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Get Parent Element

I have a situation where I would like to find the parent element of the current element, and I'd like to do so without cluttering up my code with an ID for every element that I need to find.

For instance, say I have the following:

<div>
  <a href="javascript: SomeFunction();">Link Text</a>
<div>

I want the function that is called to find the parent <div> element without giving the parent div and ID and without needing to give the <a> element an ID

I've tried passing "this" to the function, but that gets me no where.

What would I pass to the function and then how would I locate the parent div with that information.

If this isn't clear enough, please let me know an I will supply more information if I can.
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Hube02
Asked:
Hube02
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2 Solutions
 
HonorGodCommented:
function SomeFunction( obj ) {
  var parent = obj.parentNode;
  ...

}

<a href="javascript: SomeFunction(this);">Link Text</a>
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Hube02Author Commented:
This doesn't seem to work for links:

      function SomeFunction( obj ) {
        alert(obj);
        var parent = obj.parentNode;
        alert(parent);
      }

    <a href="javascript: SomeFunction(this);">Link Text</a>

The first alert shows "[object window]" the second "undefined"

But I'd already tested using (this) as I said.

It works if I change it to

      <span onclick="SomeFunction(this)">Link Text</span>

If this can't be done with a link <a href... then I can go to a different element type, but I was hoping to use a link to do this.

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David S.Commented:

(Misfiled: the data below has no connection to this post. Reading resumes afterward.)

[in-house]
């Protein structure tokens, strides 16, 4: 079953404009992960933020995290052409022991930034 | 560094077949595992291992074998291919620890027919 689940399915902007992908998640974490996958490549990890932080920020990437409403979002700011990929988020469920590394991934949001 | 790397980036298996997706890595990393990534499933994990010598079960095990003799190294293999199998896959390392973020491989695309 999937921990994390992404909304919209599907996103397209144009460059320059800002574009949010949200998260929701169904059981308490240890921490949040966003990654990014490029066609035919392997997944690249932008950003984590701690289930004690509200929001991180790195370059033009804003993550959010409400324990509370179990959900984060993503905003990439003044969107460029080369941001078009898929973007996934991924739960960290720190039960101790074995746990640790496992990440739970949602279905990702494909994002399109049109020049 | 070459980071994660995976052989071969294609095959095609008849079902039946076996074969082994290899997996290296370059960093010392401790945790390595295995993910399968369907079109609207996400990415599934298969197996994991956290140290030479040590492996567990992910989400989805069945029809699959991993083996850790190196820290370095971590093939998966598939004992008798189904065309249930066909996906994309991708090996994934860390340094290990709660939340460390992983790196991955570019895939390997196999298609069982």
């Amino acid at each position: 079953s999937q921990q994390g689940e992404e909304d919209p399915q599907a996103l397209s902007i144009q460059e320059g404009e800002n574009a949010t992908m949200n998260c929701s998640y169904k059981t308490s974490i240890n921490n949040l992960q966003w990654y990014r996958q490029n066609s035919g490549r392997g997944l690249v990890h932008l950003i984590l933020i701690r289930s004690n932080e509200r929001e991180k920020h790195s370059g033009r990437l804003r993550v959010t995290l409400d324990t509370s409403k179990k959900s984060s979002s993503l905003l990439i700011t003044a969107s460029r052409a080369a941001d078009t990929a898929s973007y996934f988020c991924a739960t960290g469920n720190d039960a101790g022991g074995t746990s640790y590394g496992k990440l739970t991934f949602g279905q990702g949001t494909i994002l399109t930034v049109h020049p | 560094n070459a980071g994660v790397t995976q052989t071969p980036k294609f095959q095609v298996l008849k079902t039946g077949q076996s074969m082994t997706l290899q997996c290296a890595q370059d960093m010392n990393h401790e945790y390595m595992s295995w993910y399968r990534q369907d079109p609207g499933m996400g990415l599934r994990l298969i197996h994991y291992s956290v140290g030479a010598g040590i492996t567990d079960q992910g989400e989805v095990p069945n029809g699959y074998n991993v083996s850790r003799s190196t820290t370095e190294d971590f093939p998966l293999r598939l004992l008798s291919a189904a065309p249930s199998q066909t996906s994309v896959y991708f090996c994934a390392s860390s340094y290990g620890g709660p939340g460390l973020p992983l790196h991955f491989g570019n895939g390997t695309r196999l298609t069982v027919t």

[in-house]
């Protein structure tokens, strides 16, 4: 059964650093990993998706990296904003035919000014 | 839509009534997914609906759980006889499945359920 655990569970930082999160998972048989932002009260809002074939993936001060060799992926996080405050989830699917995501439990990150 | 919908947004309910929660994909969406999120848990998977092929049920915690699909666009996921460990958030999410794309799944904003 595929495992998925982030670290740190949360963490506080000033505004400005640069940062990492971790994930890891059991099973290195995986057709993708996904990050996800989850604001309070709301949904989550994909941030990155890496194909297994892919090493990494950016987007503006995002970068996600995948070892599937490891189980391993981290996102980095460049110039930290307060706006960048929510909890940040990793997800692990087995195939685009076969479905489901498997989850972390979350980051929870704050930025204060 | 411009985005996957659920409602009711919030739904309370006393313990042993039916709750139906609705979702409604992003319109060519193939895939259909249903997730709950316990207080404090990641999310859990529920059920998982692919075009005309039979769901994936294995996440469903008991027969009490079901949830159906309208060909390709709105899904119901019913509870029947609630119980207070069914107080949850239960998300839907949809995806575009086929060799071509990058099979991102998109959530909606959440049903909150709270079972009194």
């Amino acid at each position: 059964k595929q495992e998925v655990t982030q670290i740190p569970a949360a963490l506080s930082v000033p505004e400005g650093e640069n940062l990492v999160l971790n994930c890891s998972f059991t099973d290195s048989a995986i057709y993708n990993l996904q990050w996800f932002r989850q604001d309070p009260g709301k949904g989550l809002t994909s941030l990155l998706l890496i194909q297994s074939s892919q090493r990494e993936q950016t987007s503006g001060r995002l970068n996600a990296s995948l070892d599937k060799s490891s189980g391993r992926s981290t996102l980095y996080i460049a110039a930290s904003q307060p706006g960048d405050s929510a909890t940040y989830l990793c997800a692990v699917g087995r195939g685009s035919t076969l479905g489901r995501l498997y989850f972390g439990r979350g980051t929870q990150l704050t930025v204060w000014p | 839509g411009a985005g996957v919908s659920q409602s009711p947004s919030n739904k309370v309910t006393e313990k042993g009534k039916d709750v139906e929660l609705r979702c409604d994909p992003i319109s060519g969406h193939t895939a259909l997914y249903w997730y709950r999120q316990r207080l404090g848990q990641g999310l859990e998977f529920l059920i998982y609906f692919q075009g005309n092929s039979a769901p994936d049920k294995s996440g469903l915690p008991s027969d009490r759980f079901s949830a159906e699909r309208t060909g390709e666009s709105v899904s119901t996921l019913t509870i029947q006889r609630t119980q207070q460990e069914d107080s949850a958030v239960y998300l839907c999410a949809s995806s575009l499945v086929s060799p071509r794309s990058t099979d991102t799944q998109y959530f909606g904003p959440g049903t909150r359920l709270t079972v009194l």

Yeah, you can't use the "this" keyword to refer to a link when you use the href="javascript:SomeFunction()"

You don't have to not use a link though.

<a href="enable-js.html" onclick="SomeFunction(this)">Link Text</a>

Do you really want to use inline event handlers?
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HonorGodCommented:
Interesting.  I hadn't realized, or I forgot, that in this situation, the "this"
passed in that kind of call would be to the document.

One option would be to have a function executed when the page loads,
that looks for these kinds of links, and changes the onclick attribute to
provide the appropriate reference.

Does this sound like a viable option to you?

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Hube02Author Commented:
I think I'm going to end up going with using a span and using CSS to make it look like a link. The reason that I wanted to avoid this is the fact that IE6 does not support the pseudo of hover on anything but a link and I don't really want to implement the htchover gizmo for just this.
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HonorGodCommented:
Well, thank you for sharing your decision with us.  This is one of the
reasons that I find experts-exchange so useful.

Thanks for the grade & points.

Good luck & have a great day
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Hube02Author Commented:
I know that sometimes the answer is "No, that can't be done that way." And for me this is an acceptable answer. I find these answers just as useful as the ones that tell me how to do something, at least I know I need to head in another direction.

I appreciate the fact that I can just discuss a question with others rather than smacking my head on the monitor.
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